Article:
Scott Moe wades into B.C.-Alberta dispute over Trans Mountain pipeline
Saskatchewan's next premier continues Brad Wall's defence of Canadian pipeline projects
Scott Moe hasn't been sworn in as Saskatchewan's premier, but he's already taking a page from Brad Wall's playbook — wading into an out-of-province dispute over pipelines.
Moe slammed the B.C. government's proposed new restrictions on shipments of bitumen that would flow through Kinder Morgan Inc.'s Trans Mountain pipeline from Alberta to the West Coast.
"Our government strongly opposes provincial measures announced yesterday by the B.C NDP," Moe said in a statement posted to social media Wednesday evening.
"The B.C. NDP are playing politics at the risk of thousands of Canadian jobs, future infrastructure projects as well as investor confidence in our energy industry." Moe said. "We will support the Government of Alberta in any actions against this political decision."
- B.C creates more uncertainty for Trans Mountain with bitumen restriction
- Alberta premier threatens economic retaliation against B.C. over bitumen restrictions
- B.C. not backing down on fight against pipeline expansion, despite Alberta's threats
The issue flared up earlier this week after B.C Environment Minister George Heyman issued the proposal to restrict any increase in diluted bitumen until the government conducts more spill response studies.
Alberta Premier Rachel Notley then threatened economic retaliation and legal action against what she called the "unconstitutional" move by the B.C government.
Sask. government continues support for pipelines
Moe's support of Notley and Alberta comes about a week after Saskatchewan and Alberta resolved the plategate controversy — a trade dispute of their own.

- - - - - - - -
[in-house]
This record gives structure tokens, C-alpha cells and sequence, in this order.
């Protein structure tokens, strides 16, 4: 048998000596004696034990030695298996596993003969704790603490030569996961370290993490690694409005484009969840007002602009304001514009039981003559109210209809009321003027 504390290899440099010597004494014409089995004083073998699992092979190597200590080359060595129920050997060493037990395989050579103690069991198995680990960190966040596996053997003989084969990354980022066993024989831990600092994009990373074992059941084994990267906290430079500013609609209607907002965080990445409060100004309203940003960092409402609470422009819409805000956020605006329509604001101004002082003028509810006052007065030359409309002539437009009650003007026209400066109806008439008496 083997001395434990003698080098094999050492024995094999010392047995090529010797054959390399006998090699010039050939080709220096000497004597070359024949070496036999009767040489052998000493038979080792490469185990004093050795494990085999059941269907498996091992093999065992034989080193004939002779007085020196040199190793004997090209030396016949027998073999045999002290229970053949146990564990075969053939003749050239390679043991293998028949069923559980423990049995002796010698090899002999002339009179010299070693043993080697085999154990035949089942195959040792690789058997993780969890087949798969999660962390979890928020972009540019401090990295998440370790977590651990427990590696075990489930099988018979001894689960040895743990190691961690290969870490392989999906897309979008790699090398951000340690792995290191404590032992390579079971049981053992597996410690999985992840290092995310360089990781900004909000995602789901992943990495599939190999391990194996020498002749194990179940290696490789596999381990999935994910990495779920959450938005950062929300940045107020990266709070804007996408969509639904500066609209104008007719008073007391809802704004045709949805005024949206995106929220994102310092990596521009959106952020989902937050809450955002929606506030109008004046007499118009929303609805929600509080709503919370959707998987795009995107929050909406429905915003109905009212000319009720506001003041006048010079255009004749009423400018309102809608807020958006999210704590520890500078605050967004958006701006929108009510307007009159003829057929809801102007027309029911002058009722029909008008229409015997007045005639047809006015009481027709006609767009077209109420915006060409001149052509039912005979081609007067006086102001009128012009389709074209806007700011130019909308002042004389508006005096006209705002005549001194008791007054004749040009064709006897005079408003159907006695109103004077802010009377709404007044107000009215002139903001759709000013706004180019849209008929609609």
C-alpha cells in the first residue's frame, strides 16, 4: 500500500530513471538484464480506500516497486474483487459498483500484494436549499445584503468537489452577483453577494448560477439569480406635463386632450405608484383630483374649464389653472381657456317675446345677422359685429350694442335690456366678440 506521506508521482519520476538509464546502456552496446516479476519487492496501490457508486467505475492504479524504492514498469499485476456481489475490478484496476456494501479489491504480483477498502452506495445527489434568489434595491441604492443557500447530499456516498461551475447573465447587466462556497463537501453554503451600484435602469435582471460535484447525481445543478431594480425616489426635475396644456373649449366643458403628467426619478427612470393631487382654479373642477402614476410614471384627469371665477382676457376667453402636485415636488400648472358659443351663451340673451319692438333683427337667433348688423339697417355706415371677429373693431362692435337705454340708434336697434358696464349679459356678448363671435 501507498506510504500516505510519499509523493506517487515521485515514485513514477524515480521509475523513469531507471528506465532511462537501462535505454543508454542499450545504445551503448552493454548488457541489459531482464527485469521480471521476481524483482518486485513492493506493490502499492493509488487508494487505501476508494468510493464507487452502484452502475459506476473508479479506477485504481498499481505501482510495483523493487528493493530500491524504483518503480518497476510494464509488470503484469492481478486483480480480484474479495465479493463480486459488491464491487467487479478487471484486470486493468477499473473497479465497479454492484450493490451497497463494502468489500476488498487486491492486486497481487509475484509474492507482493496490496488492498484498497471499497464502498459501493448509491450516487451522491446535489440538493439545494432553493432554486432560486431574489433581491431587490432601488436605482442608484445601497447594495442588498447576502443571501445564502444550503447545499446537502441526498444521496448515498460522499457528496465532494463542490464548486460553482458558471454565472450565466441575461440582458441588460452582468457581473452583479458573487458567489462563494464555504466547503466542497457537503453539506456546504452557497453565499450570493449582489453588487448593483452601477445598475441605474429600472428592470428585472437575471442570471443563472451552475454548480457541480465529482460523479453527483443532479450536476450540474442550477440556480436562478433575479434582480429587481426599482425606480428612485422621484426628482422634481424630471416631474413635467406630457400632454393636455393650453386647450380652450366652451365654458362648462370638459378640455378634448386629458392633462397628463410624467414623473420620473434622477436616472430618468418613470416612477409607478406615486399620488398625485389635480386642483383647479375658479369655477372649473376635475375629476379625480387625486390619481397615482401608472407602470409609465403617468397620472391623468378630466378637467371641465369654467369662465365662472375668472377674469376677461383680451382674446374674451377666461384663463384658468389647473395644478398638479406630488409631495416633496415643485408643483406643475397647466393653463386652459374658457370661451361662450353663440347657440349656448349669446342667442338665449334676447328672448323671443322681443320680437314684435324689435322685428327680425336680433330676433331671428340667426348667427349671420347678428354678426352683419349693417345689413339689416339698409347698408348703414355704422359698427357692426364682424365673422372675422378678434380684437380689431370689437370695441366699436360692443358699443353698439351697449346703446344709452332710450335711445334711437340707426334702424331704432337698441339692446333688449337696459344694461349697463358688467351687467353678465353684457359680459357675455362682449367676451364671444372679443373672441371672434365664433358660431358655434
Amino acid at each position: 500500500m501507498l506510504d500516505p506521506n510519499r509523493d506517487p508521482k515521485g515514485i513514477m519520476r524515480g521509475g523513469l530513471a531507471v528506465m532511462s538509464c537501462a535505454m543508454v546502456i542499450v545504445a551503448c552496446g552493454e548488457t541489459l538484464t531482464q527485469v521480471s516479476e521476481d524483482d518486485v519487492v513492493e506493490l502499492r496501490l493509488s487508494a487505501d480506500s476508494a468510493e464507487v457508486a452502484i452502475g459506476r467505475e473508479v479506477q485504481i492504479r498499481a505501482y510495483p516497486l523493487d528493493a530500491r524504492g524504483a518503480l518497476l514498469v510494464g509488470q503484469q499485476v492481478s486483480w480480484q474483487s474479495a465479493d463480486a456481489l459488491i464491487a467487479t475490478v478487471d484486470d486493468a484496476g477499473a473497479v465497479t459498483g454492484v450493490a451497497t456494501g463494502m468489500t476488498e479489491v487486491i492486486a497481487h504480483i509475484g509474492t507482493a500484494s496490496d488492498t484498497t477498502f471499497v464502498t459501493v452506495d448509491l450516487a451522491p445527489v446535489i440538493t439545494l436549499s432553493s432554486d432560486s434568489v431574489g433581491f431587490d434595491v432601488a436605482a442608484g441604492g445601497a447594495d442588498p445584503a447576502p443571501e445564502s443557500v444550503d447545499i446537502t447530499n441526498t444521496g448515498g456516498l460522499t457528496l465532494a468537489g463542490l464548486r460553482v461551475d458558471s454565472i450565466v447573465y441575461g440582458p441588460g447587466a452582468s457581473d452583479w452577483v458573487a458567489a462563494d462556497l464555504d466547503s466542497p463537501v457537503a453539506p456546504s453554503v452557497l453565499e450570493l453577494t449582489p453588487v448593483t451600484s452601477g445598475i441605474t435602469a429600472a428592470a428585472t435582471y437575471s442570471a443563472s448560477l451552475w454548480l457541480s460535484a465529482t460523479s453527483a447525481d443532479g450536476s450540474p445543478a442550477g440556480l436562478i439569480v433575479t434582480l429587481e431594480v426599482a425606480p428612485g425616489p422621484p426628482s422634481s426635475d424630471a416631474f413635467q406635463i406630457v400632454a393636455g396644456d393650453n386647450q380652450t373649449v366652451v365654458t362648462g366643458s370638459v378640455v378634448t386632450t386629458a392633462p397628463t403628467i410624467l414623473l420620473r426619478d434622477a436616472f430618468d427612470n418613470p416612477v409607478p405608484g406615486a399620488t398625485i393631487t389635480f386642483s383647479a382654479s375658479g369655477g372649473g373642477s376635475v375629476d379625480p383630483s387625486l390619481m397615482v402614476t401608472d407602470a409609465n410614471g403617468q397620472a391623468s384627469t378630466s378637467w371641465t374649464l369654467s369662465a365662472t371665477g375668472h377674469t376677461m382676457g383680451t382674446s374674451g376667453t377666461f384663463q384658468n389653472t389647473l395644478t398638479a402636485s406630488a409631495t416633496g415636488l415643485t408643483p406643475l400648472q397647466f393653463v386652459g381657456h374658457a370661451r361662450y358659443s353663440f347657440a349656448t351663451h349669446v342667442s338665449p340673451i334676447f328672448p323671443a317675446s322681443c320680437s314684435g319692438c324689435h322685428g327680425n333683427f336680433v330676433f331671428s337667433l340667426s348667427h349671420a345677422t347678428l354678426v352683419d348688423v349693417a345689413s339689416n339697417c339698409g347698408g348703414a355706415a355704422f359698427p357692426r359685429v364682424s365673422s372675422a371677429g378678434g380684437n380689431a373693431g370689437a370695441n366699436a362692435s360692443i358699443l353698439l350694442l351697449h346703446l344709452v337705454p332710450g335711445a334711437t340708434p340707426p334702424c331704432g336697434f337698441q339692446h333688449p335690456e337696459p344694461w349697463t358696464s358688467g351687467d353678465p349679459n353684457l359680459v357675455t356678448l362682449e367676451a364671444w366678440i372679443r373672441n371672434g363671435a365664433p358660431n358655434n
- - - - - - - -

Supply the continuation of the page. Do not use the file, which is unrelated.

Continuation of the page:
It's not clear whether Moe has spoken with Notley since he became Saskatchewan Party leader and premier-designate last weekend.
Thursday, Karen Hill, a spokeswoman for the executive council, said Moe's Facebook statement would be his only comment on the matter until his next meeting with reporters on Friday.
Earlier this week, Moe said that he looked forward to speaking with Notley. He said there would be some tensions between Saskatchewan and Alberta, but that he expected the two to have a healthy relationship.
"We'll have some differences and I think that's OK," he said on Monday. "But I think there will be a number of points we agree on as well."
It appears the Trans Mountain Pipeline is one of those points.
- Brad Wall refuses to apologize for pipeline comments
- Saskatchewan applies for intervener status over Trans Mountain pipeline delays
In November, Wall and the mayor of Burnaby, B.C. traded barbs on social media on the progress of the Trans Mountain pipeline. When Burnaby's mayor asked Wall to apologize, he refused.
Senior staff takes shape
Meanwhile, there are a few more details about who will make up Moe's staff. Hill confirmed to CBC News that Shannon Andrews will be his chief of staff.
Andrews moves into the position after serving in the offices of a number of different ministries within the provincial government. She was most recently chief of staff to the Social Services minister.
She takes over the position from Ken Krawetz, Wall's last chief of staff, former deputy premier and one of the founding members of the Saskatchewan Party.
Krawetz is now leading the transition team from Wall to Moe along with Reg Downs, who was named senior policy advisor within the Executive Council on Jan. 24. Downs will start in that role on July 1.
Other senior staff positions will be announced in the next few days, Hill said. Moe will be sworn in as premier, and introduce his cabinet on Friday.